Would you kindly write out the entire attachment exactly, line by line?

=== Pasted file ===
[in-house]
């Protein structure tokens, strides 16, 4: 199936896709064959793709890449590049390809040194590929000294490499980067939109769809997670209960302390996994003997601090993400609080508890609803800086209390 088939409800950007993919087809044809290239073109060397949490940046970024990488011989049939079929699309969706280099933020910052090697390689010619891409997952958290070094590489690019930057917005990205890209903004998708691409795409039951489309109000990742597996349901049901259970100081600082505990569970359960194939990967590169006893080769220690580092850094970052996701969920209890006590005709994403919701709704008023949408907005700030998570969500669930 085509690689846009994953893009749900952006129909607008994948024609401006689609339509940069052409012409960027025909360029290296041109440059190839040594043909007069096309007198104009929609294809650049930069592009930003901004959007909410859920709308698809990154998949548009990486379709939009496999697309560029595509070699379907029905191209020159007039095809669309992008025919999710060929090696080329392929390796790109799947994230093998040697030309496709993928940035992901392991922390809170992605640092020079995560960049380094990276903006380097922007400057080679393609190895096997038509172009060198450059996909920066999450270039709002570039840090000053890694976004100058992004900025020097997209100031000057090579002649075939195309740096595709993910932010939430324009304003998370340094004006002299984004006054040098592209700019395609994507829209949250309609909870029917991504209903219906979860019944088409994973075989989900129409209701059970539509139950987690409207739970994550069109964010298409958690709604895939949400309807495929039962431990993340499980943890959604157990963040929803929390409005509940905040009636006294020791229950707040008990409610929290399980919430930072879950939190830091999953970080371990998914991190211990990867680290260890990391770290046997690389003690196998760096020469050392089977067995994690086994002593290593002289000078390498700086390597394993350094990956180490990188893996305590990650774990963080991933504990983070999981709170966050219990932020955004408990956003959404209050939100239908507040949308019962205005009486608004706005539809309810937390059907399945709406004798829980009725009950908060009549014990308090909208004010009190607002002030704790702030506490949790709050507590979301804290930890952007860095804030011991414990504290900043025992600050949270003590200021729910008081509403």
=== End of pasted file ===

[in-house]
């Protein structure tokens, strides 16, 4: 199936896709064959793709890449590049390809040194590929000294490499980067939109769809997670209960302390996994003997601090993400609080508890609803800086209390 088939409800950007993919087809044809290239073109060397949490940046970024990488011989049939079929699309969706280099933020910052090697390689010619891409997952958290070094590489690019930057917005990205890209903004998708691409795409039951489309109000990742597996349901049901259970100081600082505990569970359960194939990967590169006893080769220690580092850094970052996701969920209890006590005709994403919701709704008023949408907005700030998570969500669930 085509690689846009994953893009749900952006129909607008994948024609401006689609339509940069052409012409960027025909360029290296041109440059190839040594043909007069096309007198104009929609294809650049930069592009930003901004959007909410859920709308698809990154998949548009990486379709939009496999697309560029595509070699379907029905191209020159007039095809669309992008025919999710060929090696080329392929390796790109799947994230093998040697030309496709993928940035992901392991922390809170992605640092020079995560960049380094990276903006380097922007400057080679393609190895096997038509172009060198450059996909920066999450270039709002570039840090000053890694976004100058992004900025020097997209100031000057090579002649075939195309740096595709993910932010939430324009304003998370340094004006002299984004006054040098592209700019395609994507829209949250309609909870029917991504209903219906979860019944088409994973075989989900129409209701059970539509139950987690409207739970994550069109964010298409958690709604895939949400309807495929039962431990993340499980943890959604157990963040929803929390409005509940905040009636006294020791229950707040008990409610929290399980919430930072879950939190830091999953970080371990998914991190211990990867680290260890990391770290046997690389003690196998760096020469050392089977067995994690086994002593290593002289000078390498700086390597394993350094990956180490990188893996305590990650774990963080991933504990983070999981709170966050219990932020955004408990956003959404209050939100239908507040949308019962205005009486608004706005539809309810937390059907399945709406004798829980009725009950908060009549014990308090909208004010009190607002002030704790702030506490949790709050507590979301804290930890952007860095804030011991414990504290900043025992600050949270003590200021729910008081509403």